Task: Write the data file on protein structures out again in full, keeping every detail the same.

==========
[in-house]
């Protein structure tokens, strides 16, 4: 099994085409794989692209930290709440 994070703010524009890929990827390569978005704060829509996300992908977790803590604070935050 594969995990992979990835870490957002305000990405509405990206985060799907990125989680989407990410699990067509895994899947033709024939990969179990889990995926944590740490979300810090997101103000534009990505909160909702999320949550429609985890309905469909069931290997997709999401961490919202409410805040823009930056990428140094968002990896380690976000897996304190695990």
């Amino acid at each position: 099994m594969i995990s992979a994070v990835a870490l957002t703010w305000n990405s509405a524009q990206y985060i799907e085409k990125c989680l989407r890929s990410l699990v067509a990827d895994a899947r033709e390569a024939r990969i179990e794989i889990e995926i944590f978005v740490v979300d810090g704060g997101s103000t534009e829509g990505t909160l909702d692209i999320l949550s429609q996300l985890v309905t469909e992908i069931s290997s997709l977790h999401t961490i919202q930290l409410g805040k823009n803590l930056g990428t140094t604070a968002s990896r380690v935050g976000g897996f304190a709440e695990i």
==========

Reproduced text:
[in-house]
């Protein structure tokens, strides 16, 4: 099994085409794989692209930290709440 994070703010524009890929990827390569978005704060829509996300992908977790803590604070935050 594969995990992979990835870490957002305000990405509405990206985060799907990125989680989407990410699990067509895994899947033709024939990969179990889990995926944590740490979300810090997101103000534009990505909160909702999320949550429609985890309905469909069931290997997709999401961490919202409410805040823009930056990428140094968002990896380690976000897996304190695990």
């Amino acid at each position: 099994m594969i995990s992979a994070v990835a870490l957002t703010w305000n990405s509405a524009q990206y985060i799907e085409k990125c989680l989407r890929s990410l699990v067509a990827d895994a899947r033709e390569a024939r990969i179990e794989i889990e995926i944590f978005v740490v979300d810090g704060g997101s103000t534009e829509g990505t909160l909702d692209i999320l949550s429609q996300l985890v309905t469909e992908i069931s290997s997709l977790h999401t961490i919202q930290l409410g805040k823009n803590l930056g990428t140094t604070a968002s990896r380690v935050g976000g897996f304190a709440e695990i």